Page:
COLUMBIA — As firefighters continued to battle the last of the flames that consumed Maplewood Barn Community Theatre tonight, the theater's family — so to speak — gathered with tears in their eyes.
"I'm completely distraught. I'm heart broken," Kristina Grant said. Grant had been performing in plays at the theater since she was 10 years old.
Firefighters were dispatched to the fire at 7:56 p.m. Several calls came in reporting the fire, and firefighters were on the scene almost immediately. Capt. Eric Hartman said flames were initially so strong that firefighters had to climb their ladders and shoot water down. The cause of the fire was unknown Monday night.
Word spread quickly about the fire. Grant heard from her family and said she immediately jumped in her car and drove from her home on Highway UU.
"I drove about 90 miles per hour the whole way," Grant said. Grant said she was set to direct "Othello" during the upcoming season. Shows in the Spring 2010 season were slated to start May 14. The first show, "Arsenic and Old Lace," had already been cast.
"I'm in shock. I love the barn and I loved performing there," Sue Ellersieck said on her way to the scene. Ellersieck said she got involved with the theater when she began bringing her daughter, Rachel, to perform in the children's theater program in the mid-1990s.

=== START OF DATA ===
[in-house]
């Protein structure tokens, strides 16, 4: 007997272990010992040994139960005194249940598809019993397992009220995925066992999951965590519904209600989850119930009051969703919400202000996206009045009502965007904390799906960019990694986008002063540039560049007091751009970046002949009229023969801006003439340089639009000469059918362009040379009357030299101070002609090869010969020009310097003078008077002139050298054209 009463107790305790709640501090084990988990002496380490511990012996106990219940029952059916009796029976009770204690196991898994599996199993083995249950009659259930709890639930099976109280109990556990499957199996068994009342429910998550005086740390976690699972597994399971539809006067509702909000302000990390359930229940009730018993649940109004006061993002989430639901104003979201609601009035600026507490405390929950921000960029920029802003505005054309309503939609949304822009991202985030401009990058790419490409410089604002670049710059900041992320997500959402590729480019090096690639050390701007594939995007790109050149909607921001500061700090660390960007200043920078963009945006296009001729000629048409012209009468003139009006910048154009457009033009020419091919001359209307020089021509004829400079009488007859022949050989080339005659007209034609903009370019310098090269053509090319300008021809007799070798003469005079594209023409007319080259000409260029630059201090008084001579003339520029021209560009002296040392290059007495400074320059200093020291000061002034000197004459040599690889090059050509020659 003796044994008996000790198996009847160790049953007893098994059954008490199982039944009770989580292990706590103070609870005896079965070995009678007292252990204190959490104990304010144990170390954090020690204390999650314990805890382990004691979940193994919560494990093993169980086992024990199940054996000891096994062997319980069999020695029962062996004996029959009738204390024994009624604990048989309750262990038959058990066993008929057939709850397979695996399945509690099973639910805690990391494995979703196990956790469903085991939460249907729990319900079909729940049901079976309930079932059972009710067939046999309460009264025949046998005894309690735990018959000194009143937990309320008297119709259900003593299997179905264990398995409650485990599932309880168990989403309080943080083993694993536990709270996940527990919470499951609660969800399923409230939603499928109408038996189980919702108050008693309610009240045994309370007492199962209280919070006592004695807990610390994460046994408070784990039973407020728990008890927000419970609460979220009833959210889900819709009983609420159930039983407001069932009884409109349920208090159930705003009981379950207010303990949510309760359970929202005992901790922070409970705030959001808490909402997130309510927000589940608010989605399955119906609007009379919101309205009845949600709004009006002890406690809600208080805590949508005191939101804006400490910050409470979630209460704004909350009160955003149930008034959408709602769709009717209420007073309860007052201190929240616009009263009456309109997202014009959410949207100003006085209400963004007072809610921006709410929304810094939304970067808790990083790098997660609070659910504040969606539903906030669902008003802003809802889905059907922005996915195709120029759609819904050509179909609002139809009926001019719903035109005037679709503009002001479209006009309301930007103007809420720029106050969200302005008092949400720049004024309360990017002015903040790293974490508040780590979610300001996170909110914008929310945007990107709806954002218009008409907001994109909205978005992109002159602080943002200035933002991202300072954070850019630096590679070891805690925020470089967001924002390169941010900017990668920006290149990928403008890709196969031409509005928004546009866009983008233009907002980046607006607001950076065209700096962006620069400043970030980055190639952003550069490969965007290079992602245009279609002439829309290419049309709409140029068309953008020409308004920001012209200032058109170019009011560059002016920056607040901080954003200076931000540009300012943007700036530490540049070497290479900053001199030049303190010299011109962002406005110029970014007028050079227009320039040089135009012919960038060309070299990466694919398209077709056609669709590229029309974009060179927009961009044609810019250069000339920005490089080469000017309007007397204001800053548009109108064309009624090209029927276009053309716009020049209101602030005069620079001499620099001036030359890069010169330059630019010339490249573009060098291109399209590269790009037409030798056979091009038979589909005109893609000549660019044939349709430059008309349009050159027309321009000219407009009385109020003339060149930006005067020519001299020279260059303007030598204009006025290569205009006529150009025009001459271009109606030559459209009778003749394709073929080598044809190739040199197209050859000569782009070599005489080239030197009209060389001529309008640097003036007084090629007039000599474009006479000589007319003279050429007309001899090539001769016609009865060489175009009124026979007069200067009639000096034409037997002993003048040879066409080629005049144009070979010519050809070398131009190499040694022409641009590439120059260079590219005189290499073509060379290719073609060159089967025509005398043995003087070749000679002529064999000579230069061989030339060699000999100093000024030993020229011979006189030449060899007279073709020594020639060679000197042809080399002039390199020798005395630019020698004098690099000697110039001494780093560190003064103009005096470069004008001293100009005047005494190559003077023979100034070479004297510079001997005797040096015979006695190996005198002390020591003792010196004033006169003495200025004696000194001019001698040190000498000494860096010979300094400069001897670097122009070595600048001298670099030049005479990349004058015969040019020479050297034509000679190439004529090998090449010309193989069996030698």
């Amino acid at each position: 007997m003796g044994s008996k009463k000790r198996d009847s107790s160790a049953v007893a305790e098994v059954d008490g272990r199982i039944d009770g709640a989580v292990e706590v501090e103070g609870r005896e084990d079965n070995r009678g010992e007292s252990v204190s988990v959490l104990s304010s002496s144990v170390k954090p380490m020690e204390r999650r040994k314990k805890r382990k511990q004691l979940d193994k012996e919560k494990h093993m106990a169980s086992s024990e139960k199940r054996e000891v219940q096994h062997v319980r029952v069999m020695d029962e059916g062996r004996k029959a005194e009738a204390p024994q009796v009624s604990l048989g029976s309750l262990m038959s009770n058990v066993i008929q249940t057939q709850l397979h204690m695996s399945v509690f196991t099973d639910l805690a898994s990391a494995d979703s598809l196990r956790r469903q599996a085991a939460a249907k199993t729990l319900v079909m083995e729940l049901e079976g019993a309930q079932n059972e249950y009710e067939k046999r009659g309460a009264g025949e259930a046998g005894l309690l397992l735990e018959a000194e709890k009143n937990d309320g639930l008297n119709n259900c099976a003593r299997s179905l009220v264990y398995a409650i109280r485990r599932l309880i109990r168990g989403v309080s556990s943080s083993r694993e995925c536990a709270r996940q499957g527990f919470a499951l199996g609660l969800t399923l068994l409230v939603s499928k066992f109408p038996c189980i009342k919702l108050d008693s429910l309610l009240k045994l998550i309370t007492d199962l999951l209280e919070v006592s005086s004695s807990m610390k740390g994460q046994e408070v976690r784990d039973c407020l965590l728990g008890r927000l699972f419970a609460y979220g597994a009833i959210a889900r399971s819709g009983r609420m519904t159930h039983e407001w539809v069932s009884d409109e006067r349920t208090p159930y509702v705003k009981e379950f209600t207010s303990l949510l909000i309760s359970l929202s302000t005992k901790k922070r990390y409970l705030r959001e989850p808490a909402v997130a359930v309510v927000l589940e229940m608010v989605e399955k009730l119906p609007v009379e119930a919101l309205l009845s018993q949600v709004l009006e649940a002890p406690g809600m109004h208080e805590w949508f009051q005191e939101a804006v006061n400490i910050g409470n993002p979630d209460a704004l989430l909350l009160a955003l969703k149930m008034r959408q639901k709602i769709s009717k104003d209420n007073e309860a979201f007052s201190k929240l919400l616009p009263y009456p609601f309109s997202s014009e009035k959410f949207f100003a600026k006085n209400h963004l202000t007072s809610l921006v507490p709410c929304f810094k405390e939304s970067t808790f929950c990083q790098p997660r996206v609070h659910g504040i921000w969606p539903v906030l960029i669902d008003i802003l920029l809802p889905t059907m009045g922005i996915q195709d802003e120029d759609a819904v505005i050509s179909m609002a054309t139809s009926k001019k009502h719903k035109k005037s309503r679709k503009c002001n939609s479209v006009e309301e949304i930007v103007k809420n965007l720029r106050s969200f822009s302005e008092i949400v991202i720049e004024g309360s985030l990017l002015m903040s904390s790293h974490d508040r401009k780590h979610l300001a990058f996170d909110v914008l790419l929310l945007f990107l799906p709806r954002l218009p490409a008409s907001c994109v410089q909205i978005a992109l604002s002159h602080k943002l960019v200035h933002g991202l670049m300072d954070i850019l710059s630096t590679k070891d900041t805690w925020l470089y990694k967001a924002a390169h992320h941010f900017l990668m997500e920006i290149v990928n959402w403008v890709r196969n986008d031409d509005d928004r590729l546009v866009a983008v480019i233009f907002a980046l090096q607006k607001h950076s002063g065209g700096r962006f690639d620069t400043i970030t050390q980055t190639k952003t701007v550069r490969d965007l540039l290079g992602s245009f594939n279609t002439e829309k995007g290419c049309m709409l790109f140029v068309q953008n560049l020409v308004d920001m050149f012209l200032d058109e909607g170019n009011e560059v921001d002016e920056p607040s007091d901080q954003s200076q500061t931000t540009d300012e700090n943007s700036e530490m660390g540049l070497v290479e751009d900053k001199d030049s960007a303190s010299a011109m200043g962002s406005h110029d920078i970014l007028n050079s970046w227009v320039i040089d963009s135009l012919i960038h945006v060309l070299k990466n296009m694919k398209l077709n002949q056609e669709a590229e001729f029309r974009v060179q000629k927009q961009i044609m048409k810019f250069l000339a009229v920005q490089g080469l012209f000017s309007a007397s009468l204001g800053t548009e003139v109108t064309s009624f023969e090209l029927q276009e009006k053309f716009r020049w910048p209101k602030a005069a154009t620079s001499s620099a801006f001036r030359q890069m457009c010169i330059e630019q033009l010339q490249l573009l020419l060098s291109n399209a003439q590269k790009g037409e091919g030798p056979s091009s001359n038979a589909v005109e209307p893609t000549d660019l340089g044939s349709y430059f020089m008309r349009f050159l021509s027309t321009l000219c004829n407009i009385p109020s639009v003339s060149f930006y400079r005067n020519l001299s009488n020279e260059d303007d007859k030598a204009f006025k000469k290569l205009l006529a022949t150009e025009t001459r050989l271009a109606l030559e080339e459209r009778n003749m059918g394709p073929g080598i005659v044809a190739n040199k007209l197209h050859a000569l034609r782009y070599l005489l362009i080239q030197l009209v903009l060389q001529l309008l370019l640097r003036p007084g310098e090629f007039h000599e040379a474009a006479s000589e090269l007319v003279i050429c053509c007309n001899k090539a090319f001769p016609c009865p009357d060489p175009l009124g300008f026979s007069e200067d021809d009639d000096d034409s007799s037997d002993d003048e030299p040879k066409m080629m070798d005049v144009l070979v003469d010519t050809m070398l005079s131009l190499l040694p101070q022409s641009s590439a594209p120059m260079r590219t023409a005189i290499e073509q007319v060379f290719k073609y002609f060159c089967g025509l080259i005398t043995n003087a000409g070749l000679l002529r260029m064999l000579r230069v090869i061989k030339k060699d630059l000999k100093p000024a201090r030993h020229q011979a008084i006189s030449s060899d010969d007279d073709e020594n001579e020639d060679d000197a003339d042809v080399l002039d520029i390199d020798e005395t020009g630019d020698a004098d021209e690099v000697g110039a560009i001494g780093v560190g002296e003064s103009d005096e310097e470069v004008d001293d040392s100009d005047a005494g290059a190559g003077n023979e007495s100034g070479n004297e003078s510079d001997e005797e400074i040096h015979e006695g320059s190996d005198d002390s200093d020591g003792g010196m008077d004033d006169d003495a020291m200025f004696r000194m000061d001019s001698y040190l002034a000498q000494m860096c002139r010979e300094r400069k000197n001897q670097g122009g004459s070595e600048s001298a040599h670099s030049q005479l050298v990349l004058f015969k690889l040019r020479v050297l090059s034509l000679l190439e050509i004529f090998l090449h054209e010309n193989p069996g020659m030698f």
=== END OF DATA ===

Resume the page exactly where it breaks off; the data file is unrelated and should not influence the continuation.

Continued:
The pair had been in shows together, including "Inherit the Wind," "The Man Who Came to Dinner" and "Ten Little Indians."
Rachel Ellersieck went on to graduate from Stephens College with a degree in theater in 2008.
"It's rugged," she said about the theater. "You don't do theater there unless you really enjoy doing it."
She said it was humid and without air conditioning, and actors had to handle bugs flying in their mouths while still remaining in character.
"It really did jump-start my passion for the art form," she said.
Sue Ellersieck said the theater introduced her to community theater in Columbia. "It's a very big personal loss for me," she said.
Sue Ellersieck said her favorite performance at the theater was "Oklahoma!" two years ago. She played Aunt Eller.
"It was just fun to do a show like that in the country atmosphere," she said. "I'll miss being able to do shows in an open air theater — it's the only theater under the stars."
Some on the scene mourned the loss of the theater because of its historic value.The barn was built in 1877, Boone County Historical Society Executive Director Jenifer Flink said.
"This is a tragedy. It's a huge loss to the community and Nifong Park," Flink said. "We just lost a historic structure."
Grant expressed concern that the fire was the result of vandalism. The theater has been vandalized several times recently, most lately two weeks ago. Grant said the vandals tied the doors shut, painted the windows and emptied two fire extinguishers in the barn.
"I said then that I was surprised no one had burned it down yet," Grant said.
David Black, treasurer of the theater's board of directors, said he hoped the fire wasn't a result of vandalism. Hartman did not indicate that arson was suspected but did say that it would be several days before the cause could be determined.
"This is a 100-year-old barn, it can't be replaced," said Lee Wilkins Black, the vice president of marketing on the board.
Missourian reporter Alison Gammon contributed to this report.